Chances are you live a stone’s throw away from a Thai restaurant in your neighborhood, and you’ve got a go-to local favorite for pad thai. These days I often find myself traveling north of Berkeley, where there’s quite a few wonderful Thai eateries clustered in Albany, El Cerrito and San Pablo locales.
I am the Senior Interactive Producer for KQED's online Food properties. I have designed and produced food-related websites and blogs for KQED including Bay Area Bites; Check, Please! Bay Area; Jacques Pepin's websites; Weir Cooking in the City and KQED.org's Food portal. When I am not creating and managing food websites I am taking photos of Bay Area Life and designing online navigation systems. My professional education and training includes: clinical psychology, photography, commercial cooking, web design, information architecture and UX . You can find me engaged in social media on Twitter @bayareabites and on Facebook at Bay Area Bites. I can also be found photoblogging at look2remember.
Wendy Goodfriend's Latest Posts
Check, Please! Bay Area’s 100th episode kicks off Season 8 on Thursday April 11 at 7:30pm on KQED 9. You can also watch the show online!
Among other issues, veterans face a challenge shared by many Americans: obesity. Federal officials say more than 70 percent of veterans receiving VA care have weight problems. The California Report visits an elite culinary school in Napa Valley, which runs a healthy cooking program for wounded veterans.
So sorry to hear about the fire at Chez Panisse early this morning. Listen to this moving interview from Alice Waters on the scene. My heart goes out to her and the entire Chez Panisse family.
The connection between diet and health has been well established — but can eating your broccoli really help you live longer? KQED’s Forum discusses the latest research on nutrition and longevity with researchers from Marin’s Buck Institute on Research in Aging.Forum also checks in with Rebecca Katz, author of the new cookbook “The Longevity Kitchen.”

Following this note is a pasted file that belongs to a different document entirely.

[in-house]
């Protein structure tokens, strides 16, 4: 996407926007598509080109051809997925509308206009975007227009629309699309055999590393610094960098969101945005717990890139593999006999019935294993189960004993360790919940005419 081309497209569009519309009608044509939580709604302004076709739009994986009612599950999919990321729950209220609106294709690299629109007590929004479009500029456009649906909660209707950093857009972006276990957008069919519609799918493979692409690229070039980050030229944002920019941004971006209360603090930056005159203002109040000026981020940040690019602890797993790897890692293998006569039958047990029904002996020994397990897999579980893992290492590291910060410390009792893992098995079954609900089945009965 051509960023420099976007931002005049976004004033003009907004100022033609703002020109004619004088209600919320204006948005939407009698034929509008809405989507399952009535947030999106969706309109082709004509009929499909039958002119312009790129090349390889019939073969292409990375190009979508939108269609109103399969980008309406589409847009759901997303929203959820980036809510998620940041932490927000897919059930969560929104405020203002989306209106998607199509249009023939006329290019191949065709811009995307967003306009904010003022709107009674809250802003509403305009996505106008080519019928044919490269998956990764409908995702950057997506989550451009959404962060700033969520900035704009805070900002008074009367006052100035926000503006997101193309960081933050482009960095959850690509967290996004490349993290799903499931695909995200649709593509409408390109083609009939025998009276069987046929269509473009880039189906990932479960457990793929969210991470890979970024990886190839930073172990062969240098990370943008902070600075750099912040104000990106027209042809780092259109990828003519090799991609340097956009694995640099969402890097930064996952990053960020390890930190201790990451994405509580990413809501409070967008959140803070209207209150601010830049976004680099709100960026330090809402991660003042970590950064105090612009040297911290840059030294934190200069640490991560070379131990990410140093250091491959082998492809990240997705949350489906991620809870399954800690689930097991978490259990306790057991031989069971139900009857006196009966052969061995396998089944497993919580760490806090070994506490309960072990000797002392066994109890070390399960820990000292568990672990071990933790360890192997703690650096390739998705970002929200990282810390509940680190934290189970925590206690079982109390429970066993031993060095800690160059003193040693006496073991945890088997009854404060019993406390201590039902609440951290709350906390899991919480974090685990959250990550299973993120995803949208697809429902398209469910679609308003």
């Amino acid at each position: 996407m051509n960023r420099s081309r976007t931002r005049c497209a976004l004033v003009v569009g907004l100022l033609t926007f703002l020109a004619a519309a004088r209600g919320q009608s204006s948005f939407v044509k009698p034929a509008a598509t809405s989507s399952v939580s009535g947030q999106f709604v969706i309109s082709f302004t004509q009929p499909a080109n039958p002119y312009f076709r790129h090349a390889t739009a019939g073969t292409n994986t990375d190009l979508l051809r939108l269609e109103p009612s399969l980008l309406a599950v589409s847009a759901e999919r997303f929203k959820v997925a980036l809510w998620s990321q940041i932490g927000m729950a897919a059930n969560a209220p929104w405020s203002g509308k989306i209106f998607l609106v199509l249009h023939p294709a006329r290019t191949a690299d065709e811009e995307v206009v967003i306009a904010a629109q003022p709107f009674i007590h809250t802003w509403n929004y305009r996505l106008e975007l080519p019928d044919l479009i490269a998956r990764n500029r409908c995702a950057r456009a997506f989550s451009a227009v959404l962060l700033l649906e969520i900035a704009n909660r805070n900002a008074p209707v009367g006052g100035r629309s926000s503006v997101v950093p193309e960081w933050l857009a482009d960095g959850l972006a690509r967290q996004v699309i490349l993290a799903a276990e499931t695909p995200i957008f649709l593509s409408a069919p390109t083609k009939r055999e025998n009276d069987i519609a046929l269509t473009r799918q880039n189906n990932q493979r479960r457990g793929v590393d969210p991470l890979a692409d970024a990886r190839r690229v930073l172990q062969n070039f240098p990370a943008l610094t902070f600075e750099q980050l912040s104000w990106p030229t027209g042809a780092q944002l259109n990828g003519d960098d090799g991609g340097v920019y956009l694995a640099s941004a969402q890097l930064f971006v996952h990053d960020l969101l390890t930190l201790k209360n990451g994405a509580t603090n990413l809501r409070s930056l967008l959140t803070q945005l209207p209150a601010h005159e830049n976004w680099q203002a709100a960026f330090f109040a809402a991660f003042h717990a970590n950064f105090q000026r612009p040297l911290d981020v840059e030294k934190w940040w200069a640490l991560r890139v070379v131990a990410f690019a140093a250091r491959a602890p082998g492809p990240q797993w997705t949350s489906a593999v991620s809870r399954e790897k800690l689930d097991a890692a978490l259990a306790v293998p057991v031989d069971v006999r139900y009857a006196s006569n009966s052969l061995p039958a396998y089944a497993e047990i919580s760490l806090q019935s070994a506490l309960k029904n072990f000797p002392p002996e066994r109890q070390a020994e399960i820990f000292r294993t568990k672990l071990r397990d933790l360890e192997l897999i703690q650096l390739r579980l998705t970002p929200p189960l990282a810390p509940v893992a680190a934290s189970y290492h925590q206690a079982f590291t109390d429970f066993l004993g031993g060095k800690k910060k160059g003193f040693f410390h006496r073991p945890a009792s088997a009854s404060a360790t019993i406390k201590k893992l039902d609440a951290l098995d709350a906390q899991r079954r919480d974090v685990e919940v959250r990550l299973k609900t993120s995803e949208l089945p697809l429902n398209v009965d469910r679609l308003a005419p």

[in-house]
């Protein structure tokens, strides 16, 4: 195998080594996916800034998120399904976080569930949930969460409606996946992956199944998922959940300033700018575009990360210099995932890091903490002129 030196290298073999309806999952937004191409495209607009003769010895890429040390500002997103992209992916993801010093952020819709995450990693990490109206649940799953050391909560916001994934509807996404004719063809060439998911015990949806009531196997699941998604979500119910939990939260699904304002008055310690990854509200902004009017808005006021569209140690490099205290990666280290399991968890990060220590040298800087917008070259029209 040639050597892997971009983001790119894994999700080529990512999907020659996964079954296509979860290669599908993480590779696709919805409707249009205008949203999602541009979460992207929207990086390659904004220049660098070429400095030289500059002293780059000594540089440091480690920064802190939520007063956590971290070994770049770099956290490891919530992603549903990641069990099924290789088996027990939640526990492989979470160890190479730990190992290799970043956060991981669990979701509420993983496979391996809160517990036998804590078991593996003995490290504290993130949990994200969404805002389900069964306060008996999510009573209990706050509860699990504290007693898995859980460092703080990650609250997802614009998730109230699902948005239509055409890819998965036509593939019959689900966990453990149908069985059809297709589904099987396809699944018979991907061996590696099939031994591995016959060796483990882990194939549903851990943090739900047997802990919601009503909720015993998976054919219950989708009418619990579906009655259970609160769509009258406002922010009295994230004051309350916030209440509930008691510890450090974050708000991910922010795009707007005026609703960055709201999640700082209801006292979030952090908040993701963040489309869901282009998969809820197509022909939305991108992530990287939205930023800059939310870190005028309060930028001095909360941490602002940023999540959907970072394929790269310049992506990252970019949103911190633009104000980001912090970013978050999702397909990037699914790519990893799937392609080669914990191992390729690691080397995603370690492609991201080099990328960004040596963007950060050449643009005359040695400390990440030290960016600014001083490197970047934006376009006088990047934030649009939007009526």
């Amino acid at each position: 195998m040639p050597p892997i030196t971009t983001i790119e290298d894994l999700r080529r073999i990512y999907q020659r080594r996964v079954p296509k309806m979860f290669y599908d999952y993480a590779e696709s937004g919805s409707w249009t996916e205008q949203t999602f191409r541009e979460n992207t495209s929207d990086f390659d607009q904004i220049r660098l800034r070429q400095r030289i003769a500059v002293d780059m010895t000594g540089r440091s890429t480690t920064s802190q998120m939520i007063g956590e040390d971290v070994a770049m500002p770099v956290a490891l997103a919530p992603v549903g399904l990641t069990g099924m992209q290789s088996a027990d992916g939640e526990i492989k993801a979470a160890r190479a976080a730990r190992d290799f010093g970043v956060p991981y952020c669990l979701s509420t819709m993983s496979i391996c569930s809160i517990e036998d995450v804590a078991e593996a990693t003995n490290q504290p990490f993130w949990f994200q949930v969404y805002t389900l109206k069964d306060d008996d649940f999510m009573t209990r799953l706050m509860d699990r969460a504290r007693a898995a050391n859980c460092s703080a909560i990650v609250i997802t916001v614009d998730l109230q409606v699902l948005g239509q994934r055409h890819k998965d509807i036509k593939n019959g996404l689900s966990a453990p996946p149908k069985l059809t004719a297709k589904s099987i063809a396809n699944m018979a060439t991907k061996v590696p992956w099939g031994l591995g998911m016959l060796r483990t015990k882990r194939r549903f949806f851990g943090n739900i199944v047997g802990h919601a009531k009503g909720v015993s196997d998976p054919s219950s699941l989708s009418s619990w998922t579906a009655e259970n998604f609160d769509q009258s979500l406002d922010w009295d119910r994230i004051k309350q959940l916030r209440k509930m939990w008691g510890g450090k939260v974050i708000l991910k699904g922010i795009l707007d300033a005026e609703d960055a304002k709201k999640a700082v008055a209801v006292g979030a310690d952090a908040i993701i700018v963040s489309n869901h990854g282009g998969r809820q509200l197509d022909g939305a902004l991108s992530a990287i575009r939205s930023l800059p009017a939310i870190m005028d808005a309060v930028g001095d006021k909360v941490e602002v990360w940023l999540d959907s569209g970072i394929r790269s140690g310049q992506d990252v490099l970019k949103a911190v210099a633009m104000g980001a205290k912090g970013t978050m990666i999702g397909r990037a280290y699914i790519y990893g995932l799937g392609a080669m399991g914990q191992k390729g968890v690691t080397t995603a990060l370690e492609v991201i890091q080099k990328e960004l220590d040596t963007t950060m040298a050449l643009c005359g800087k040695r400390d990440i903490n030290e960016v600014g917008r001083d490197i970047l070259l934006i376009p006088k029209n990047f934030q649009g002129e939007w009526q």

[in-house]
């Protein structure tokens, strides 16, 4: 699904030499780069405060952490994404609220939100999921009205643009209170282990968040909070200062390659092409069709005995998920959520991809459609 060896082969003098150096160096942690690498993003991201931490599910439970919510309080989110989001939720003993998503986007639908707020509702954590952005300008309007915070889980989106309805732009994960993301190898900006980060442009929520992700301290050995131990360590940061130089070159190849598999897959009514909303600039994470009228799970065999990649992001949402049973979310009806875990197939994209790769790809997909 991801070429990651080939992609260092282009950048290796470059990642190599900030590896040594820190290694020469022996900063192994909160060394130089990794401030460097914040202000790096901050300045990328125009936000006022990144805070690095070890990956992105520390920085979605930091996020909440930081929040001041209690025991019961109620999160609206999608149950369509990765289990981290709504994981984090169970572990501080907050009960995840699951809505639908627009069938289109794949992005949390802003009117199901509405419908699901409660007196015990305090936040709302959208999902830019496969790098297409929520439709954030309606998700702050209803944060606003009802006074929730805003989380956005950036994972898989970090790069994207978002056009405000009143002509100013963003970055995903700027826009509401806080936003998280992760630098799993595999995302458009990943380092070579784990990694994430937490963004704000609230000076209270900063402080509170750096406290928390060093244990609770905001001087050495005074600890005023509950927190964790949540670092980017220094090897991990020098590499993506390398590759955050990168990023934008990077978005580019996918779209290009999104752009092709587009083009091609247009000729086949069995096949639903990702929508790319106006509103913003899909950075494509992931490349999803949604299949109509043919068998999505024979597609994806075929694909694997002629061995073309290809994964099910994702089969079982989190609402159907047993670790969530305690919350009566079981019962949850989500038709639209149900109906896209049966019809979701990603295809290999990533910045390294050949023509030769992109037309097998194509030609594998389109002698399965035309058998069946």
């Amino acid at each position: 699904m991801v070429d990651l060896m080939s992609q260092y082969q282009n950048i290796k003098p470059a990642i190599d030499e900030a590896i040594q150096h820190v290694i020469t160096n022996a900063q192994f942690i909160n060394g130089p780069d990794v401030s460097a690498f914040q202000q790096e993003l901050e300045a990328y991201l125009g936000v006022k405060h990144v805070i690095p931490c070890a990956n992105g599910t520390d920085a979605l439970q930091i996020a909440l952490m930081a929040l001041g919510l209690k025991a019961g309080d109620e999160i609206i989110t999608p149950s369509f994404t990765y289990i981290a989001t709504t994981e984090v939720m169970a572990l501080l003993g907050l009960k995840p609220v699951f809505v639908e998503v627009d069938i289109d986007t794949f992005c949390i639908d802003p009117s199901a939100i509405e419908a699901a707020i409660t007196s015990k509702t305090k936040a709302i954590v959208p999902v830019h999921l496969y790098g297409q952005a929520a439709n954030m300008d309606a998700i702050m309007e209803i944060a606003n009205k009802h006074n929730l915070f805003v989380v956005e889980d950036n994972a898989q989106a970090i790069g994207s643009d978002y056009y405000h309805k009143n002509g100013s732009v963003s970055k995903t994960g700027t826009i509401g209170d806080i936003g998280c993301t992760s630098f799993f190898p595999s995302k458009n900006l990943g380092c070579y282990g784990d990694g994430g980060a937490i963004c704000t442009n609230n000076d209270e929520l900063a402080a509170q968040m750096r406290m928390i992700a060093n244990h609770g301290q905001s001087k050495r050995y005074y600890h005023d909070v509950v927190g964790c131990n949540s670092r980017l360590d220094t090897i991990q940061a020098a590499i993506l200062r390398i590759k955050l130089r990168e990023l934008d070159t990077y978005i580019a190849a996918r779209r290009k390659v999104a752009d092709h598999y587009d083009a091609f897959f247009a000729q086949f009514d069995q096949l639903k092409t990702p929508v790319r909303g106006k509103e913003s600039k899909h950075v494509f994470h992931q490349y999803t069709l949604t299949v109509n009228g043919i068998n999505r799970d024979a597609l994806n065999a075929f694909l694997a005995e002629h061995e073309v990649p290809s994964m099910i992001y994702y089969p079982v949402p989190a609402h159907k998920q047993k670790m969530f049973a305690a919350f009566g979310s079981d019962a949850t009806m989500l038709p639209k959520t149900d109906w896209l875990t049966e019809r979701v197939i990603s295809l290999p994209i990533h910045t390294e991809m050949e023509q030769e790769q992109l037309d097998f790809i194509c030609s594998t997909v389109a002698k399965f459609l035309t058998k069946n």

Check, Please! Bay Area host Leslie Sbrocco shares insider fun facts from the show as well as some personal information including the story behind her tattoo.
A major new study, published Monday in the New England Journal of Medicine, provides even more reasons to eat like an Italian, Spaniard or Greek. Among the findings: people on a Mediterranean diet had a 30 percent lower risk of major cardiovascular problems compared to people who followed a low-fat diet.
A new study finds that even moderate alcohol consumption can increase the risk of cancer-related death. KQED’s Forum hears from one of the study’s authors, who says alcohol is responsible for 20,000 cancer deaths every year. But the study is not without controversy. Some researchers say alcohol may have certain health benefits, and that it’s risky to advocate total abstinence. Forum looks at the mechanism by which alcohol may increase cancer death. Should you give up booze altogether?
A foodcentric spin on today’s Google Doodle which celebrates George Washington Gale Ferris, Jr.’s 154th birthday and Valentine’s Day.
Dr. Robert Lustig is waging a war on sugar. He calls sugar the culprit behind obesity, and wants the government to regulate sugar the way it does alcohol. But his ideas have stirred up controversy among his medical colleagues who say he has insufficient evidence linking sugar to obesity. Dr. Lustig joins KQED’s Forum to talk about his new book, “Fat Chance: Beating the Odds Against Sugar, Processed Food, Obesity, and Disease.”
In his new book, “Conscious Capitalism,” Whole Foods co-founder and co-CEO John Mackey says that a responsible business can benefit both society and the bottom line. KQED’s Forum talk to Mackey about ethical capitalism and the recent controversy surrounding his comparison of President Obama’s health care reform to fascism.
From grass-fed shaking beef to locally sourced golden chanterelles to salt-roasted pear sorbet, San Francisco has long been a hub of dining innovation. What new restaurants or old standbys are your favorites? KQED’s Forum get the latest from dining critics on the best cuisine and dining trends in the Bay Area.
The award-winning chef and owner of The Slanted Door restaurant joins KQED’s Forum to talk about his new book, “Vietnamese Home Cooking.” He also shares secrets of creating high-end ethnic cuisine, and how he stays true to his roots in the kitchen.